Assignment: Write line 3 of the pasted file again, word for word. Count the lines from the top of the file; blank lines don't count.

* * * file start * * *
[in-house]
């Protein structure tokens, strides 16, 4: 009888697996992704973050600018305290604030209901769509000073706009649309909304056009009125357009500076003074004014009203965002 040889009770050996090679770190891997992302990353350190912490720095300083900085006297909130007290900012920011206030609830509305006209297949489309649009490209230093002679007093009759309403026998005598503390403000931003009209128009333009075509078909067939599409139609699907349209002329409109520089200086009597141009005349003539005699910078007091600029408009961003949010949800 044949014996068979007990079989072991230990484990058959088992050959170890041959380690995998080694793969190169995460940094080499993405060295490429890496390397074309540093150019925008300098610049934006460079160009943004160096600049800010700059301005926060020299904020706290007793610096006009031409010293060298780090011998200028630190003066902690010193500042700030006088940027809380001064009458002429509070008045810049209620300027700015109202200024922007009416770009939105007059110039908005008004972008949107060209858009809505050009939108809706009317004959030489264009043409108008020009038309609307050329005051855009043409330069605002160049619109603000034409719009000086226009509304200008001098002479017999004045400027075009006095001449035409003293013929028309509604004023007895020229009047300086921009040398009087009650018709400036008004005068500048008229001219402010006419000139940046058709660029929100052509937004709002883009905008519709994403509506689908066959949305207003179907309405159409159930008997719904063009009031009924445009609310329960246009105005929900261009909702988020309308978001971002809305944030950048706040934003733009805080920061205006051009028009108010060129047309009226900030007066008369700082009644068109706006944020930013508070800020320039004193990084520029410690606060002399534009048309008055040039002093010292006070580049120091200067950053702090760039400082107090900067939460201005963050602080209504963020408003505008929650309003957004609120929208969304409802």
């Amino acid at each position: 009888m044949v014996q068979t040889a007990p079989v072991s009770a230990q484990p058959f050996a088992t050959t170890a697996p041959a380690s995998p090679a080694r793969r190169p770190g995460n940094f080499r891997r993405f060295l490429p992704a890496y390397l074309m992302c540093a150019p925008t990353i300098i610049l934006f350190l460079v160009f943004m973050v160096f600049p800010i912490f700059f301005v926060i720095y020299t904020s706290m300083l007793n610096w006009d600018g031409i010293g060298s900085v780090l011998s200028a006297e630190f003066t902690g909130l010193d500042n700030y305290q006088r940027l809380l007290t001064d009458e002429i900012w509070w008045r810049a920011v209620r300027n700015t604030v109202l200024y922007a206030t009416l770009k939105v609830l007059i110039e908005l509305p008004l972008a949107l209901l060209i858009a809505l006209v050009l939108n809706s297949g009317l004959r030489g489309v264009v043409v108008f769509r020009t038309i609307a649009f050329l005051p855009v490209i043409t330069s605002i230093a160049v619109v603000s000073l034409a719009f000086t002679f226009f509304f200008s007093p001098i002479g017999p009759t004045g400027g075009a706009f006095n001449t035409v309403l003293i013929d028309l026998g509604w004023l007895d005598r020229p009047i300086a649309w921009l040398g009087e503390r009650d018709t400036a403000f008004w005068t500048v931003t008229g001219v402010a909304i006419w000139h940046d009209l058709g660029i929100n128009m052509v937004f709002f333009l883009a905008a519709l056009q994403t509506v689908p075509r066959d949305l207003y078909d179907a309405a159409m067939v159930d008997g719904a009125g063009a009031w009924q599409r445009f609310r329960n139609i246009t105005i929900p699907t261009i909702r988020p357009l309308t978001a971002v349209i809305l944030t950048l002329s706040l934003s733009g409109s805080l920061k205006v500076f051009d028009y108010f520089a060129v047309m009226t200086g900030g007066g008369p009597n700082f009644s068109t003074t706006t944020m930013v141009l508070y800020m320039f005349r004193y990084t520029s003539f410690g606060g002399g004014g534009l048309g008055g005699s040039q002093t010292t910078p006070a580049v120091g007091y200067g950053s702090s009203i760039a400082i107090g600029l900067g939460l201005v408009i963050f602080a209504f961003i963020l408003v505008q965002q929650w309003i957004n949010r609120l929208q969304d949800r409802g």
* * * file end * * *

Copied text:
């Amino acid at each position: 009888m044949v014996q068979t040889a007990p079989v072991s009770a230990q484990p058959f050996a088992t050959t170890a697996p041959a380690s995998p090679a080694r793969r190169p770190g995460n940094f080499r891997r993405f060295l490429p992704a890496y390397l074309m992302c540093a150019p925008t990353i300098i610049l934006f350190l460079v160009f943004m973050v160096f600049p800010i912490f700059f301005v926060i720095y020299t904020s706290m300083l007793n610096w006009d600018g031409i010293g060298s900085v780090l011998s200028a006297e630190f003066t902690g909130l010193d500042n700030y305290q006088r940027l809380l007290t001064d009458e002429i900012w509070w008045r810049a920011v209620r300027n700015t604030v109202l200024y922007a206030t009416l770009k939105v609830l007059i110039e908005l509305p008004l972008a949107l209901l060209i858009a809505l006209v050009l939108n809706s297949g009317l004959r030489g489309v264009v043409v108008f769509r020009t038309i609307a649009f050329l005051p855009v490209i043409t330069s605002i230093a160049v619109v603000s000073l034409a719009f000086t002679f226009f509304f200008s007093p001098i002479g017999p009759t004045g400027g075009a706009f006095n001449t035409v309403l003293i013929d028309l026998g509604w004023l007895d005598r020229p009047i300086a649309w921009l040398g009087e503390r009650d018709t400036a403000f008004w005068t500048v931003t008229g001219v402010a909304i006419w000139h940046d009209l058709g660029i929100n128009m052509v937004f709002f333009l883009a905008a519709l056009q994403t509506v689908p075509r066959d949305l207003y078909d179907a309405a159409m067939v159930d008997g719904a009125g063009a009031w009924q599409r445009f609310r329960n139609i246009t105005i929900p699907t261009i909702r988020p357009l309308t978001a971002v349209i809305l944030t950048l002329s706040l934003s733009g409109s805080l920061k205006v500076f051009d028009y108010f520089a060129v047309m009226t200086g900030g007066g008369p009597n700082f009644s068109t003074t706006t944020m930013v141009l508070y800020m320039f005349r004193y990084t520029s003539f410690g606060g002399g004014g534009l048309g008055g005699s040039q002093t010292t910078p006070a580049v120091g007091y200067g950053s702090s009203i760039a400082i107090g600029l900067g939460l201005v408009i963050f602080a209504f961003i963020l408003v505008q965002q929650w309003i957004n949010r609120l929208q969304d949800r409802g």